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What Are the Pros and Cons of Put Options?

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  • Written By: Jim B.
  • Edited By: M. C. Hughes
  • Last Modified Date: 09 December 2018
  • Copyright Protected:
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    Conjecture Corporation
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Put options are financial instruments that allow investors to trade in options to sell 100 shares of a particular stock at some point in the future. Giving investors this option allows them to take either a positive or negative position on a stock for a relatively small price. In addition, put options make for good hedging instruments against other stock positions. The downside of a put option is that if the price of the underlying security moves in the opposite direction of where the investor anticipates it to go, there could be a substantial loss.

Put options are one of two main types of options traded by investors. Call options allow for investors to buy shares of a stock at some point in the future, while put options give them the right, but not the obligation, to sell shares of the underlying stock. The option may only be exercised if the stock price reaches a level known as the strike price, which is stated in the option contract. Also stated in the contract is the premium, which is the price that the option buyer pays for the contract, and the expiration date, a point in time at which the contract becomes worthless.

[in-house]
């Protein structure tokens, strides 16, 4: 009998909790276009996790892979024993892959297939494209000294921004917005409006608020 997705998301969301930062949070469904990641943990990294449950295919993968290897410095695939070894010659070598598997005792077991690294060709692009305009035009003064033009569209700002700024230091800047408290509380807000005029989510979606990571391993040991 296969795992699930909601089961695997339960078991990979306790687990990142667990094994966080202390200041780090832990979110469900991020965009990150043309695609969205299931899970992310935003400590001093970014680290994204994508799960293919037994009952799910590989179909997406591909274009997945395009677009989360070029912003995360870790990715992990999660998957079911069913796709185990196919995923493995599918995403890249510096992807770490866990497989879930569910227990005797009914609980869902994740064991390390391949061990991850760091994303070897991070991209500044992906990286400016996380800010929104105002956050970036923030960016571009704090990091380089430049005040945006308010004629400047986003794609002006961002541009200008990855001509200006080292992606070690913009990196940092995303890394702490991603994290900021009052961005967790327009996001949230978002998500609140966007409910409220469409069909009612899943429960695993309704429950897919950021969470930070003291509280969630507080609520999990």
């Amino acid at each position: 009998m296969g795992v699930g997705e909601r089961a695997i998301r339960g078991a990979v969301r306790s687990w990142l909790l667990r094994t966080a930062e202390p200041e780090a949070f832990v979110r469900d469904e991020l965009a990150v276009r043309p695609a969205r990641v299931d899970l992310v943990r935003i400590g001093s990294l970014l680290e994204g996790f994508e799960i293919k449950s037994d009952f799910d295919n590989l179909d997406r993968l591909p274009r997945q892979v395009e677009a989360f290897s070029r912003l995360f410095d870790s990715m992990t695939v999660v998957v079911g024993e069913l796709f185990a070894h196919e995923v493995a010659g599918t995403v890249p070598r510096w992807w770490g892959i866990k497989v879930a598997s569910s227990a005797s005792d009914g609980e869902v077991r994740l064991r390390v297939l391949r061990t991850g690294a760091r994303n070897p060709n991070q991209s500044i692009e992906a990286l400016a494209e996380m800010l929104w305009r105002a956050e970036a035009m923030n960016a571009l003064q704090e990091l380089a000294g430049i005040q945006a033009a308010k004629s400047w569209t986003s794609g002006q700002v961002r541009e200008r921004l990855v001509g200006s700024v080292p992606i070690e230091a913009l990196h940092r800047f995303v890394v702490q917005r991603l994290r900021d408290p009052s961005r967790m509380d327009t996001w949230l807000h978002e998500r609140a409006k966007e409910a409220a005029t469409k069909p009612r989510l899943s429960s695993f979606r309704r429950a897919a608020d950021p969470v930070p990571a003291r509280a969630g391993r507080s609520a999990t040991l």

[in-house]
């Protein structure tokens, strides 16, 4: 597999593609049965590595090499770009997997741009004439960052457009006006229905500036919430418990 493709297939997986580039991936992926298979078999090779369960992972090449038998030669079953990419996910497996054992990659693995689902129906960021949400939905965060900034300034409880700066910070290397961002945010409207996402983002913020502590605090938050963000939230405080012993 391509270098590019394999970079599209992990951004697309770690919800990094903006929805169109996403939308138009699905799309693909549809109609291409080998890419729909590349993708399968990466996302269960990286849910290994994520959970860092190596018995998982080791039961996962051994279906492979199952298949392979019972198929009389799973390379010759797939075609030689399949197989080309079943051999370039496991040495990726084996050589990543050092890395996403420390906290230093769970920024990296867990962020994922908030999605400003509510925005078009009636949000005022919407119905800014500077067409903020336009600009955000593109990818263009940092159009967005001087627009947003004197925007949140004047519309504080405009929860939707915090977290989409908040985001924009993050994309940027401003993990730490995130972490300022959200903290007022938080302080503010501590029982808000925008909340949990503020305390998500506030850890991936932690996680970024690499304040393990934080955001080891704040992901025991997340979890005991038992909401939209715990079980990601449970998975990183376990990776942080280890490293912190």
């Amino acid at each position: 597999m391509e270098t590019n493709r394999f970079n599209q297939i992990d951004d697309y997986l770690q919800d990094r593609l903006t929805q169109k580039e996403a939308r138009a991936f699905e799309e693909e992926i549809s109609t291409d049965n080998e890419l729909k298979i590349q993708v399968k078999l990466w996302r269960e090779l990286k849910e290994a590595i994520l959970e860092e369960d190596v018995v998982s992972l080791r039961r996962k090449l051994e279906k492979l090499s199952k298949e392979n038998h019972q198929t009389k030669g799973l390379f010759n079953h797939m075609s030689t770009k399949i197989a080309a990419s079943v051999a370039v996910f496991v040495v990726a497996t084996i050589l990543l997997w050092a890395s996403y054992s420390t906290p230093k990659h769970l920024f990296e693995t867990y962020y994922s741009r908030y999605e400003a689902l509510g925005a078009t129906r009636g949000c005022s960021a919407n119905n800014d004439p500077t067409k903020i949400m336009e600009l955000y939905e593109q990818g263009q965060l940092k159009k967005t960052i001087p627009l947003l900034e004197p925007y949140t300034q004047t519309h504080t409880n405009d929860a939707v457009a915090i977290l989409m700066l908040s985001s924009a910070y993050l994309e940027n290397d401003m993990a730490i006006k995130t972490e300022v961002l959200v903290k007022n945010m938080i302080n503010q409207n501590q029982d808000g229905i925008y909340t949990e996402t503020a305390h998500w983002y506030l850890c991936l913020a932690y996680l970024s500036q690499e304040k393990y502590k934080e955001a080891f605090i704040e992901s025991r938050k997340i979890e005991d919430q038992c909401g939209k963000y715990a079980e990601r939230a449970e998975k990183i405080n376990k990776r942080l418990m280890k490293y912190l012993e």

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The main advantage of buying put options is they give investors the chance to speculate on securities that they feel may be headed for a fall in price. For example, imagine an investor buys an option to sell 100 shares of a stock at the strike price of $20 US Dollars (USD) per share. If the price falls to $10 USD per share, the option holder gets to exercise the option, buy the shares at $10 USD per share, and then sell them to the option seller at $20 per share, pocketing the difference for a nice profit.

It is important to realize that put options may be bought or sold, which means that investors can take positions depending on the direction they think the price of the underlying stock will go in. In addition, buying a put option is a good way for investors to hedge. An investor with a lot of shares in a particular stock might want to buy a put option to protect against the price of that stock falling.

As is the case with any investment opportunity, put options can do damage if the price goes in the opposite direction from what the investor is hoping. This could be especially damaging in the case of those who are selling these options. Whereas option buyers are only at risk for the premium paid for the option, option sellers, or writers, can suffer limitless losses.

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